Obviously he was not, and was set up to look like a fool.
A five minute tutorial, and no doubt one will ship with the RTM build, and he would have been completely up to speed.
Even one word, "corners", and he would have figured it out.

You do know that the guy in the video was Chris Pirillo's dad right? Chris installed, sat his dad down and said "Use it".

I'm still excited to get my hands on the final version but I do dread the support I will have to provide my users when they migrate. But then again, we may never migrate them (unless they do it on their own), just say "We don't recommend it".

Melfranks
03-12-12, 07:38 PM
You do know that the guy in the video was Chris Pirillo's dad right? Chris installed, sat his dad down and said "Use it".

That was my point, no one should be using a preview version unless they are savvy enough to use it.
Putting someone in front of an OS which has changed significantly with no instructions whatsoever is ridiculous.

six_storm
03-12-12, 08:01 PM
That was my point, no one should be using a preview version unless they are savvy enough to use it.
Putting someone in front of an OS which has changed significantly with no instructions whatsoever is ridiculous.

I agree that no one should be using unless they know what they are doing. However, I believe that any OS should be easy enough to use that so almost anyone can sit down and eventually figure it out. Hope MS includes some tutorials or help items with Win8.

Shamrock
03-12-12, 10:00 PM
And here is some info from Chris Pirillo's website.

http://www.lockergnome.com/windows/2012/03/12/why-regular-people-may-not-like-windows-8-consumer-preview/

http://www.lockergnome.com/windows/2012/03/08/five-reasons-windows-8-could-be-a-success/

And here is something you folks might be interested in, the old start menu

http://www.lockergnome.com/windows/2012/03/09/windows-8-start-menu/

Gregor976
03-12-12, 10:40 PM
Metro?

When I first saw it from a distance, it reminded me of one of the first versions of windows with the huge "icons". Like one step above dos shell. My bios looks and feels a lot slicker than Metro, IMO. UEFI that is. ;)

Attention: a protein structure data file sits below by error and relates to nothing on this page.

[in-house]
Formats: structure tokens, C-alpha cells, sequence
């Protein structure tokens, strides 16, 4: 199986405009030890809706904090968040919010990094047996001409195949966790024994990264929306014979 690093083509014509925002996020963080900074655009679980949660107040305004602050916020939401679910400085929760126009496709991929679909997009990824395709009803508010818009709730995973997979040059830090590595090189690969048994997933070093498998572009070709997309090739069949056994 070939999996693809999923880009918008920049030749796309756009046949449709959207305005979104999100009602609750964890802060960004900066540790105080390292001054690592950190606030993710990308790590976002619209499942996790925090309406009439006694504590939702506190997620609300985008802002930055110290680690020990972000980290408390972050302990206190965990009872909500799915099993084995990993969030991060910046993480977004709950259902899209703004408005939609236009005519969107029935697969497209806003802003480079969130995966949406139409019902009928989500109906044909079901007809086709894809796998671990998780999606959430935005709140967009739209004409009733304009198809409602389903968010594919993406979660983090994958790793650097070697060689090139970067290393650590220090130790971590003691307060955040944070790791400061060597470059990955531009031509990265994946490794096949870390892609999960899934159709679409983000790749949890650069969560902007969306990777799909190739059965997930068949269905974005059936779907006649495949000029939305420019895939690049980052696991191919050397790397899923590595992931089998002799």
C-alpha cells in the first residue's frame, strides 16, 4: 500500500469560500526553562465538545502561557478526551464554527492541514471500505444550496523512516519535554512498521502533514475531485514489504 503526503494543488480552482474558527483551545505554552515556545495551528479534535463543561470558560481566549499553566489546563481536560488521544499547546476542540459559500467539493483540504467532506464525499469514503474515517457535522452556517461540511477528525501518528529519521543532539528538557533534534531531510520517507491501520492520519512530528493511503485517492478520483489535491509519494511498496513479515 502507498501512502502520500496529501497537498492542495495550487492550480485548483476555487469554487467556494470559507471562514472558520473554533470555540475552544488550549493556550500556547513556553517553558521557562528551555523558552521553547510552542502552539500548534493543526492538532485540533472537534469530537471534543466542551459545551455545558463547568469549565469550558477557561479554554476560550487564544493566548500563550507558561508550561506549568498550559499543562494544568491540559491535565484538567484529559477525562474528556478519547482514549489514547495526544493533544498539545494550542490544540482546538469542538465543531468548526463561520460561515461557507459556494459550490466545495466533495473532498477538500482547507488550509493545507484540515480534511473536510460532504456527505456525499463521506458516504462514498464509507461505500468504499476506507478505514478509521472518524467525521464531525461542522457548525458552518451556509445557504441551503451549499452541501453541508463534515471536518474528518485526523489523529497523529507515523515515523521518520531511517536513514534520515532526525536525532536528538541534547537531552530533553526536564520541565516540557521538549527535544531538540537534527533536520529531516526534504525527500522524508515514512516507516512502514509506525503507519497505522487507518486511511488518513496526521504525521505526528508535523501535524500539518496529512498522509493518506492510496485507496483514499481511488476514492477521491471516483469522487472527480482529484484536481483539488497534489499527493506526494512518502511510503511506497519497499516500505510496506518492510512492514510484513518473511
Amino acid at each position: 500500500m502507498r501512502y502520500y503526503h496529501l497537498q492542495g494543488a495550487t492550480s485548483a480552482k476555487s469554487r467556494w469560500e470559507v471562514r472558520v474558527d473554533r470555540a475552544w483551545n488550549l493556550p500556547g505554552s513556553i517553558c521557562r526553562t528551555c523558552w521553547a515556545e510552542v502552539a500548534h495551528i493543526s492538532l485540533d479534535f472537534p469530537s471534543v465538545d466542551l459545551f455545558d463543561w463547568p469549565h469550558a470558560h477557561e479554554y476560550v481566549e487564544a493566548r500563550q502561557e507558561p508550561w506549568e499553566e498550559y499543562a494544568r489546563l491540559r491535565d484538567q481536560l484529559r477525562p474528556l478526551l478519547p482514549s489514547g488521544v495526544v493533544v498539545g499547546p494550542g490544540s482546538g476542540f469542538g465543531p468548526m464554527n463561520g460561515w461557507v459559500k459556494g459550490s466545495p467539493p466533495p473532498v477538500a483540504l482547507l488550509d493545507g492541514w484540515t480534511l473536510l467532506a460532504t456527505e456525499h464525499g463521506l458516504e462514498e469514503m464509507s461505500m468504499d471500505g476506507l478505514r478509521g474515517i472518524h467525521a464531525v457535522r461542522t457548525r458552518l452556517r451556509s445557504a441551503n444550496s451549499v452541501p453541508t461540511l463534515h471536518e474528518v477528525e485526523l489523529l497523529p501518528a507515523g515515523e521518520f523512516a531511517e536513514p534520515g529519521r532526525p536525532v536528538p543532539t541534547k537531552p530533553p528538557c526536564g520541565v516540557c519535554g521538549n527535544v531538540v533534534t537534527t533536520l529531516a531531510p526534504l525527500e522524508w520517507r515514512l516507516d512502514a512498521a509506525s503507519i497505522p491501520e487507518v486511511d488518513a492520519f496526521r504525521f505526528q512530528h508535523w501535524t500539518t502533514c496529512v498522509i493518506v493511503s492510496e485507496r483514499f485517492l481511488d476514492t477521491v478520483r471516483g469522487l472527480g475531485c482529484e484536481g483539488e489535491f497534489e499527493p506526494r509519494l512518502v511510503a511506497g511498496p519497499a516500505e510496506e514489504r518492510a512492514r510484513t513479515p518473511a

Redeemed
03-13-12, 12:18 AM
SP1.

Metro on the desktop and laptops that are not touch screen will fail. Worse than Vista, IMO.

I'm quite certain after such a failure the traditional start menu will be re-implemented via a SP. Maybe not SP1, but it'll be re-implemented.

mojoman0
03-13-12, 02:55 AM
It takes a bit to realize it but honestly, metro IS the start menu

TheOneAndOnly
03-13-12, 09:19 AM
If this guy were savvy enough to know the consumer preview even existed and had actually went to the trouble of installing it, he would have been savvy enough to figure out how it works.
Obviously he was not, and was set up to look like a fool.
A five minute tutorial, and no doubt one will ship with the RTM build, and he would have been completely up to speed.
Even one word, "corners", and he would have figured it out.

The point is, when someone buys a computer set up with Windows 8, after using the same UI/UX for 17+ odd years, and finding everything changed around (and not for the better), there is going to be some bad mojo coming from the non-geek users.

Face it, Metro just does not fit on a non-touch environment. It has been cobbled into the keyboard/mouse environment not because it is easier or simpler. It is certainly not to the majority of users. It is a difficult environment to have to do any kind of serious work in.
For instance, I typically use search to open apps or find files that I commonly work with, in this manner; Win-key > type first few letters > enter. I may have to key down a couple of times to select if not the first item.
Doing this, I rarely have to even take my eyes off of my work or can be concentrating on something else while doing that.
Now notice the changes under Win 8. Hitting Win-key takes you to the Start Screen. Typing the first few letters takes me to the search screen. Notice that I have to key down to Apps/Settings/Files and select that, then select from the file I am looking for.
This whole process is extremely jarring, inefficient, and extremely unnecessary compared to the old way. It does not make it simpler nor easier.